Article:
2020 has seen a surge of ransomware attacks that lead to devastating damages: business interruption and loss of revenue, reputational damage and even data breach as cybercriminals threaten to release publicly the data that they hold “hostage”. We want to educate insurance agents and their clients about ransomware attacks, how they start, and how to best protect businesses against it.

What is ransomware? Terms and statistics

In a ransomware attack, a company’s data or systems are being hijacked, and access to the hijacked assets is being restricted. Like this, cybercriminals try to extort money from their victims – the ransom – to give back access to data and systems. A new trend for criminals is to go a step further and threaten to leak hijacked, sensitive information to the public, which can have detrimental long-term effects for the victim company. A recent study conducted by Coveware found that these types of threats were used in 70% of ransomware attacks at the end of 2020.
What’s more, ransomware is an increasing threat for small and mid-size businesses: in 2020, 60% of ransomware victims were businesses with less than $50 million in revenue. Even though smaller companies are oftentimes under the impression that cybercriminals have no interest in them, this is proof that this assumption is not only false but dangerous. After all, smaller businesses usually don’t have the resources to survive a longer-lasting ransom, compared to a more established one. 

The business interruptions that result from a ransomware attack are following a worrisome trend. The number of days that businesses have to halt due to the attack has gone up 20% to 19 days. In the last quarter of 2020, the average business interruption even lasted 21 days.
Lastly, the monetary consequences of a ransomware attack need to be mentioned. Attackers know how valuable sensitive data is to a business, and if they are not insured against it, a ransom event can mean the downfall for a business. After all, the actual ransom payment is not the only thing that victim companies need to worry about: reputational harm, a potential data breach (which cost $713,000 on average in 2020!), system rebuilding, and more, are usually following this type of cyber incident. And while the average cost of a ransom payment has decreased, the cost of recovery has more than doubled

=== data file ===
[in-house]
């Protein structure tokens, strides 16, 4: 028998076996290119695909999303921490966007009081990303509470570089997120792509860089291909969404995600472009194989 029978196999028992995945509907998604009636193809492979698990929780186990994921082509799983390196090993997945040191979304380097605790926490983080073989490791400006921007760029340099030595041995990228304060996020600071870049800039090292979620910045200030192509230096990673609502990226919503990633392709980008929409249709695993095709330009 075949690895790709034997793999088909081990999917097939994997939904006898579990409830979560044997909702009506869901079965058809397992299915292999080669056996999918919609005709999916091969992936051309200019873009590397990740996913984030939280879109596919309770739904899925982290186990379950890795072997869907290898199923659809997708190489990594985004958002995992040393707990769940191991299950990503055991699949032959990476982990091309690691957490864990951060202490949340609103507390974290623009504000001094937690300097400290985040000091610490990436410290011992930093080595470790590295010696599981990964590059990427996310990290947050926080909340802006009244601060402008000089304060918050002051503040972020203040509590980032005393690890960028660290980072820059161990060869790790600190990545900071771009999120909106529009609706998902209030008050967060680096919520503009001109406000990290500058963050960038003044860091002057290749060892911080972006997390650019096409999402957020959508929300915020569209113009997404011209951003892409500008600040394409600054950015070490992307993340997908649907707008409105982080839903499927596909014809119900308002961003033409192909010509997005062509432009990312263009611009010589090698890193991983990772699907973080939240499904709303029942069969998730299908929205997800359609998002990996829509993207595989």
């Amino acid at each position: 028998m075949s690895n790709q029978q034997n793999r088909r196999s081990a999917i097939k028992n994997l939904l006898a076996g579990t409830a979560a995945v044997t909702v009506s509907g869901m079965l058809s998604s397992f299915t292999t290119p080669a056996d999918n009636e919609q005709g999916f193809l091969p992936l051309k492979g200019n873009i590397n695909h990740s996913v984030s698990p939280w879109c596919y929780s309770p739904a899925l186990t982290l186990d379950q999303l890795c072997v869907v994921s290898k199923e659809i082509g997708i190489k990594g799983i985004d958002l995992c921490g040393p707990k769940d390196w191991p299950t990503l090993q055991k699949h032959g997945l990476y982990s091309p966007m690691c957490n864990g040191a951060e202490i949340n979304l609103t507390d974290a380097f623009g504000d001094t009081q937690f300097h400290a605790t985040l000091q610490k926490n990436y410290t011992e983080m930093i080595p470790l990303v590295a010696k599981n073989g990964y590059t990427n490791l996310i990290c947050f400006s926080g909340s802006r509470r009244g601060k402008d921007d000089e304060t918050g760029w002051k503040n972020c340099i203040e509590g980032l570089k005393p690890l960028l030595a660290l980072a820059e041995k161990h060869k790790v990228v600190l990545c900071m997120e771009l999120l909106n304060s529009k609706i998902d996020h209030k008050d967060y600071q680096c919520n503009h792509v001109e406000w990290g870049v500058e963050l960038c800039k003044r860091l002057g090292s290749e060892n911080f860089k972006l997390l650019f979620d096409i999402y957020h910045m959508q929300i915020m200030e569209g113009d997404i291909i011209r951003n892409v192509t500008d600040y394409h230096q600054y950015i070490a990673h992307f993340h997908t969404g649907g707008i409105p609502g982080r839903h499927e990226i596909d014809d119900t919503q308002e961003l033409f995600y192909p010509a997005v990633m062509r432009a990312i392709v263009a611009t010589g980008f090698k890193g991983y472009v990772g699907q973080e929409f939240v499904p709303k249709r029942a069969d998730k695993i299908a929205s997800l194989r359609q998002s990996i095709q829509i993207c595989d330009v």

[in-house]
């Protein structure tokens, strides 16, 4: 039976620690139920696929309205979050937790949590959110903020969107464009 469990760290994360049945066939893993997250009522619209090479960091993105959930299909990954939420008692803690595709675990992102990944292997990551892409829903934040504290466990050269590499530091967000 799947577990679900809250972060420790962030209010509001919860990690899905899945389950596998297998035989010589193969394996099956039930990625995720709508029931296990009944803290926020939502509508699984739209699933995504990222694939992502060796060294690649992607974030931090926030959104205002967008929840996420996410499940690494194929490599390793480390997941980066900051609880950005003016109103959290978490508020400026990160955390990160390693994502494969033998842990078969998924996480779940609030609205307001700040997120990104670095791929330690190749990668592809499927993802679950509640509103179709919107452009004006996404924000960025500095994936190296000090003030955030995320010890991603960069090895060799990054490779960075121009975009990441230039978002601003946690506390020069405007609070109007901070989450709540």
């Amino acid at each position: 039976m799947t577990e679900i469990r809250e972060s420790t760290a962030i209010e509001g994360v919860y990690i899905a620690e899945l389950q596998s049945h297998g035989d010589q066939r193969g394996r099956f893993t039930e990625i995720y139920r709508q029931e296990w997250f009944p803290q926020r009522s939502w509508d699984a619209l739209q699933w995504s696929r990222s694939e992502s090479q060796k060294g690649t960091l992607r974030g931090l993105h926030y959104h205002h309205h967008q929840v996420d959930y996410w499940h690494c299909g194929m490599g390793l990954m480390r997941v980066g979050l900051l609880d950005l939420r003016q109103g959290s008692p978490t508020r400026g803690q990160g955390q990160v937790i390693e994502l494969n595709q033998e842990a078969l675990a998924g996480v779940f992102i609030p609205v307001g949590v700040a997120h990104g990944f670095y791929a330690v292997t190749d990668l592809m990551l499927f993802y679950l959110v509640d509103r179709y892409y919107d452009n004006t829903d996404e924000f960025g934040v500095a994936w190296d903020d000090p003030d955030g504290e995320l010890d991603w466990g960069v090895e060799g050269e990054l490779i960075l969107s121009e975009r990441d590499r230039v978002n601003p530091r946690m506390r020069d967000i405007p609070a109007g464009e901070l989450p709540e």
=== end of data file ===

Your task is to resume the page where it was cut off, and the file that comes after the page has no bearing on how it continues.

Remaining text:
What businesses can do

What can a business do to protect itself against ransomware incidents? Luckily, there are steps one can take in order to decrease the chance of falling victim to a cyber incident involving ransom, as well as measures to get as much support as possible to recover from the incident.

In the last quarter of 2020, the average business interruption lasted 21 days.

Deploy cybersecurity awareness training for all employees:
A common way of cyber criminals gaining access to company data is through employees. In the last year,
phishing emails have been a popular way of implementing ransomware into a computer system. What’s more, only 5% of tested employees were able to consistently spot phishing emails in an experiment. That needs to change.
Businesses need to make an effort to train employees about the security and privacy of data and company assets. Anybody can be easily duped when a fake email seemingly comes from the boss or the owner of the company. By increasing employees’ knowledge around tactics used by cybercriminals and showing them behaviors that go against basic security hygiene such as password sharing, you actively decrease the risk of the business falling victim to a cyber incident. All cyber insurance policies issued by Cowbell Cyber include cybersecurity awareness training for all employees of the policyholder. 

Perform weekly data and system backups:
Ransomware is about taking a business hostage by blocking access to systems and data. By backing up data and systems regularly, you can gain the upper hand in an attack. Ideally, data and system backups are conducted weekly to a secure location from which data and systems can be easily retrieved and rebuilt. There are many more reasons than ransomware attacks to have a readily available backup. Backups can drastically decrease, if not eliminate, business interruption, which is oftentimes the worst aspect of a ransom attack. The infected computer, on the other hand, can be taken out of the network and be completely rebuilt with the data saved on the independent drive. 

Subscribe to a standalone cyber policy with explicit coverage of ransomware and business interruption:
Even with all the best security measures taken, a successful ransomware attack can occur. Businesses need to consider financial protection for when an incident happens. A robust cyber policy will provide immediate access to incident response experts such as a breach coach, forensic services, ransom negotiators, and more.

All cyber insurance policies issued by Cowbell Cyber include cybersecurity awareness training for all employees of the policyholder.

Cowbell Cyber’s insurance programs offer such protection for businesses with up to $250m in revenue. Policyholders can build their own cyber insurance policy by opting for coverages that best match their needs and choose between different limits and deductibles based on their risk appetite. Most importantly, through their coverage, they gain access to financial support after an incident, as well as a breach coach, forensics, experts in ransom negotiation, and the previously mentioned cyber awareness training conducted by training experts at Wizer

If you are interested in our standalone policies and individualized coverages, contact us at [email protected].